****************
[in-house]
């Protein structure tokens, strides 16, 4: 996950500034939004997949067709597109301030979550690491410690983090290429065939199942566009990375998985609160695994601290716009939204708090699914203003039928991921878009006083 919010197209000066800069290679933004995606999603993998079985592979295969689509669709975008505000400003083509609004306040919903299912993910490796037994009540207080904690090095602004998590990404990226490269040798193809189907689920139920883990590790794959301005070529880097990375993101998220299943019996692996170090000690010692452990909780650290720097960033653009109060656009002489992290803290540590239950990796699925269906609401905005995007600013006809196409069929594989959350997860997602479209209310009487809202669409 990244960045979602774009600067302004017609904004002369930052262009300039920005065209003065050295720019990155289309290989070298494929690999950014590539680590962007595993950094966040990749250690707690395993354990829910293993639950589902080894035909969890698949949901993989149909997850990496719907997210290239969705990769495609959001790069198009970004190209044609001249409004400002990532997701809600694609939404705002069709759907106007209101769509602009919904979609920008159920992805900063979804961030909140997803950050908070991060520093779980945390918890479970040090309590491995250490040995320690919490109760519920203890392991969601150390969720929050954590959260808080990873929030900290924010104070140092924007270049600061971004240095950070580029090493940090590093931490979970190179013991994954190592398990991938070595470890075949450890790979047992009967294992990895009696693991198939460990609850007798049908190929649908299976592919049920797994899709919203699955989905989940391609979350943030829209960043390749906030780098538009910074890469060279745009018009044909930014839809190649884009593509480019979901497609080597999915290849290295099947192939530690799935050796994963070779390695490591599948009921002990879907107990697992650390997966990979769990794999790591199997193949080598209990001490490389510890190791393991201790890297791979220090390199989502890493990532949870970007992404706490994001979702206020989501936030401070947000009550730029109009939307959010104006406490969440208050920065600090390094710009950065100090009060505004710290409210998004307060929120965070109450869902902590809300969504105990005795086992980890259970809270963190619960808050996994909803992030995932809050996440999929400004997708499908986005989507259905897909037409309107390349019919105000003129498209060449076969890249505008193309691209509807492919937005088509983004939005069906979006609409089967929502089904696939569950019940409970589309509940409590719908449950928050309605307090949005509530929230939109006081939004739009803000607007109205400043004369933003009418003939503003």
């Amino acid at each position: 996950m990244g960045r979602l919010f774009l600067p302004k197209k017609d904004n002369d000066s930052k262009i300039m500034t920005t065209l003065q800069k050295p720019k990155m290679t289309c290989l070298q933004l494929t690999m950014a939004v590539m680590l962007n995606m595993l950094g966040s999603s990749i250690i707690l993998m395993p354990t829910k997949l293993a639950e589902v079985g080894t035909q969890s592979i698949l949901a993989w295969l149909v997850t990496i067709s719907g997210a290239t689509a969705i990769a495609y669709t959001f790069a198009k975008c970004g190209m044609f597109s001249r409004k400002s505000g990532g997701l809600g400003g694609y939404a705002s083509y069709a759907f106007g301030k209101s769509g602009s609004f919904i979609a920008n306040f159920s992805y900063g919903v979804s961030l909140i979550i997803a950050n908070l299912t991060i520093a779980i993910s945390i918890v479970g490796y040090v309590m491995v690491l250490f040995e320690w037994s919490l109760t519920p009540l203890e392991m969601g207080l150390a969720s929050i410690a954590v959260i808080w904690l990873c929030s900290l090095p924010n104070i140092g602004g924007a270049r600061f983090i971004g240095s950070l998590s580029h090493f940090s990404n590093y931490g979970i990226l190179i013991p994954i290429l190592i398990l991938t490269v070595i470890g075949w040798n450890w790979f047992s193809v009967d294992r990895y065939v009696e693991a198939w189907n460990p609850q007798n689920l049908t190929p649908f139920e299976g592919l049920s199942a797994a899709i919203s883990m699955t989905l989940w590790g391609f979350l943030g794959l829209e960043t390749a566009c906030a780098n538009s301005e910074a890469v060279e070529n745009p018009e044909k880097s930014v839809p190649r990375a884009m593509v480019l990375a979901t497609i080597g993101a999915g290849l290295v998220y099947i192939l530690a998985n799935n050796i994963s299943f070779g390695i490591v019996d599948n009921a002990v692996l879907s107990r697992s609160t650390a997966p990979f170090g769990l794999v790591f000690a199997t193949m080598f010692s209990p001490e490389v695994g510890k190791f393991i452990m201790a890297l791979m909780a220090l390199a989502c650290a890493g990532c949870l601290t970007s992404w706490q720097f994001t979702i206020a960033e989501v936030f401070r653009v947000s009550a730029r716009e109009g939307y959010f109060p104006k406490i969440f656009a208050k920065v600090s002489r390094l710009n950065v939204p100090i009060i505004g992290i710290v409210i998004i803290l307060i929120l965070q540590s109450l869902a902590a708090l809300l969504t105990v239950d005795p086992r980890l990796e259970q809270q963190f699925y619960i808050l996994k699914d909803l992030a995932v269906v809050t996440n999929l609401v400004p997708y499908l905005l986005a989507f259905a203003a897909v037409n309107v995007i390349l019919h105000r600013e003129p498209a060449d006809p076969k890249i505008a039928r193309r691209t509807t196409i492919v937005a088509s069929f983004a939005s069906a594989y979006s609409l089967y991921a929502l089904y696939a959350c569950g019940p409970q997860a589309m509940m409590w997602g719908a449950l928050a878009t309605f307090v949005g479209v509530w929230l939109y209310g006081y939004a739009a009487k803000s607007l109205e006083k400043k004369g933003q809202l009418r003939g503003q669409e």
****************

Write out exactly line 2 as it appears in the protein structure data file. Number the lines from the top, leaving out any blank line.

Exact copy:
């Protein structure tokens, strides 16, 4: 996950500034939004997949067709597109301030979550690491410690983090290429065939199942566009990375998985609160695994601290716009939204708090699914203003039928991921878009006083 919010197209000066800069290679933004995606999603993998079985592979295969689509669709975008505000400003083509609004306040919903299912993910490796037994009540207080904690090095602004998590990404990226490269040798193809189907689920139920883990590790794959301005070529880097990375993101998220299943019996692996170090000690010692452990909780650290720097960033653009109060656009002489992290803290540590239950990796699925269906609401905005995007600013006809196409069929594989959350997860997602479209209310009487809202669409 990244960045979602774009600067302004017609904004002369930052262009300039920005065209003065050295720019990155289309290989070298494929690999950014590539680590962007595993950094966040990749250690707690395993354990829910293993639950589902080894035909969890698949949901993989149909997850990496719907997210290239969705990769495609959001790069198009970004190209044609001249409004400002990532997701809600694609939404705002069709759907106007209101769509602009919904979609920008159920992805900063979804961030909140997803950050908070991060520093779980945390918890479970040090309590491995250490040995320690919490109760519920203890392991969601150390969720929050954590959260808080990873929030900290924010104070140092924007270049600061971004240095950070580029090493940090590093931490979970190179013991994954190592398990991938070595470890075949450890790979047992009967294992990895009696693991198939460990609850007798049908190929649908299976592919049920797994899709919203699955989905989940391609979350943030829209960043390749906030780098538009910074890469060279745009018009044909930014839809190649884009593509480019979901497609080597999915290849290295099947192939530690799935050796994963070779390695490591599948009921002990879907107990697992650390997966990979769990794999790591199997193949080598209990001490490389510890190791393991201790890297791979220090390199989502890493990532949870970007992404706490994001979702206020989501936030401070947000009550730029109009939307959010104006406490969440208050920065600090390094710009950065100090009060505004710290409210998004307060929120965070109450869902902590809300969504105990005795086992980890259970809270963190619960808050996994909803992030995932809050996440999929400004997708499908986005989507259905897909037409309107390349019919105000003129498209060449076969890249505008193309691209509807492919937005088509983004939005069906979006609409089967929502089904696939569950019940409970589309509940409590719908449950928050309605307090949005509530929230939109006081939004739009803000607007109205400043004369933003009418003939503003």